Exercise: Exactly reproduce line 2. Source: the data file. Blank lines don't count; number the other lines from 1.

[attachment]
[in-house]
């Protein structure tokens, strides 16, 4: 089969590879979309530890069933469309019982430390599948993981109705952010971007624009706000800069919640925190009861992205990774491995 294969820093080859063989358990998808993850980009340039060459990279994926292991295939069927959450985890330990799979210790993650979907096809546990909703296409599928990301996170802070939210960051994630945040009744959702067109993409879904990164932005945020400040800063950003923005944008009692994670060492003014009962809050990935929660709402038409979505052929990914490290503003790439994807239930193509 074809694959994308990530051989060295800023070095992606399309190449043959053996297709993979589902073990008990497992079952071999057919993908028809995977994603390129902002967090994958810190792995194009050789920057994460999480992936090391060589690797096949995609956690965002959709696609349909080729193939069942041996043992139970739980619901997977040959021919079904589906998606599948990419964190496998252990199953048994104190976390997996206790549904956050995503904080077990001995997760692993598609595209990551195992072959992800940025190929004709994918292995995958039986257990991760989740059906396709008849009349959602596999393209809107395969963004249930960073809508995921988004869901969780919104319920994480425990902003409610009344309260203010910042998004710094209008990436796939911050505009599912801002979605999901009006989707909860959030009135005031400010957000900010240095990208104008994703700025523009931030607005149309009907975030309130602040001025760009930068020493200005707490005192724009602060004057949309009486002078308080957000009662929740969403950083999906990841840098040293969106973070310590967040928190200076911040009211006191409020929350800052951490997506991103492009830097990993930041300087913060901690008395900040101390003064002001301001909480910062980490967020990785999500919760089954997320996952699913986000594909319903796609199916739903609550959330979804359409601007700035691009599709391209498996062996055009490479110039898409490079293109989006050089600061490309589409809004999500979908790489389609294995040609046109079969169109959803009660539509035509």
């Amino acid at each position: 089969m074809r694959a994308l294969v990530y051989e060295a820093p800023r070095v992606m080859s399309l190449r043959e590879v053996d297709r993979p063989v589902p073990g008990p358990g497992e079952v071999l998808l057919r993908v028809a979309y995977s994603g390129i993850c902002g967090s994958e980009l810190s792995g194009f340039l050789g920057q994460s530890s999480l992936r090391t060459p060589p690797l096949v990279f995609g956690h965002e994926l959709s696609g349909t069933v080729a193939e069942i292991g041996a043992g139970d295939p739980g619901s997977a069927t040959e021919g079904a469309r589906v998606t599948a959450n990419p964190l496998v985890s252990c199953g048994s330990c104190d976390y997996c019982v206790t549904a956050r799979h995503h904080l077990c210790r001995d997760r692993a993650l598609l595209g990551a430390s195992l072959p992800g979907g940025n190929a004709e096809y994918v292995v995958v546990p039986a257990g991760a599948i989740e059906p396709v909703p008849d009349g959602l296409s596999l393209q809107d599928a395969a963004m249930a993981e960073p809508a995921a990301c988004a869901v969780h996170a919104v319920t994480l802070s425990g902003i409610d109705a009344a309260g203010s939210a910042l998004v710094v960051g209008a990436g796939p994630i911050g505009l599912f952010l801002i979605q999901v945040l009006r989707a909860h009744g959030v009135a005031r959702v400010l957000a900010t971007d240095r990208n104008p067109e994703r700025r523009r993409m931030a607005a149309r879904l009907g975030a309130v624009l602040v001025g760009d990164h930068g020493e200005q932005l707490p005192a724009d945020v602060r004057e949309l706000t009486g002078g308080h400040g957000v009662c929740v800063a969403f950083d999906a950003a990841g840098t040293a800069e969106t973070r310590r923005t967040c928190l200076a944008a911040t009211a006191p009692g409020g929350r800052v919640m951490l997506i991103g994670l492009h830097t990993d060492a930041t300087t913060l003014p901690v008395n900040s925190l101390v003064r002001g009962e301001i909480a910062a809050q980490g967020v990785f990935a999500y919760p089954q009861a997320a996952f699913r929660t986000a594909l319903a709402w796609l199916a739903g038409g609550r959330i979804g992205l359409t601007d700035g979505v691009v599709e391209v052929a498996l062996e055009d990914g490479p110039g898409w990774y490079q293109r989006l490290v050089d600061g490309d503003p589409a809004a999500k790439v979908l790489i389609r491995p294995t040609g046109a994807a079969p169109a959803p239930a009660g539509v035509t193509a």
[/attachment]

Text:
């Protein structure tokens, strides 16, 4: 089969590879979309530890069933469309019982430390599948993981109705952010971007624009706000800069919640925190009861992205990774491995 294969820093080859063989358990998808993850980009340039060459990279994926292991295939069927959450985890330990799979210790993650979907096809546990909703296409599928990301996170802070939210960051994630945040009744959702067109993409879904990164932005945020400040800063950003923005944008009692994670060492003014009962809050990935929660709402038409979505052929990914490290503003790439994807239930193509 074809694959994308990530051989060295800023070095992606399309190449043959053996297709993979589902073990008990497992079952071999057919993908028809995977994603390129902002967090994958810190792995194009050789920057994460999480992936090391060589690797096949995609956690965002959709696609349909080729193939069942041996043992139970739980619901997977040959021919079904589906998606599948990419964190496998252990199953048994104190976390997996206790549904956050995503904080077990001995997760692993598609595209990551195992072959992800940025190929004709994918292995995958039986257990991760989740059906396709008849009349959602596999393209809107395969963004249930960073809508995921988004869901969780919104319920994480425990902003409610009344309260203010910042998004710094209008990436796939911050505009599912801002979605999901009006989707909860959030009135005031400010957000900010240095990208104008994703700025523009931030607005149309009907975030309130602040001025760009930068020493200005707490005192724009602060004057949309009486002078308080957000009662929740969403950083999906990841840098040293969106973070310590967040928190200076911040009211006191409020929350800052951490997506991103492009830097990993930041300087913060901690008395900040101390003064002001301001909480910062980490967020990785999500919760089954997320996952699913986000594909319903796609199916739903609550959330979804359409601007700035691009599709391209498996062996055009490479110039898409490079293109989006050089600061490309589409809004999500979908790489389609294995040609046109079969169109959803009660539509035509």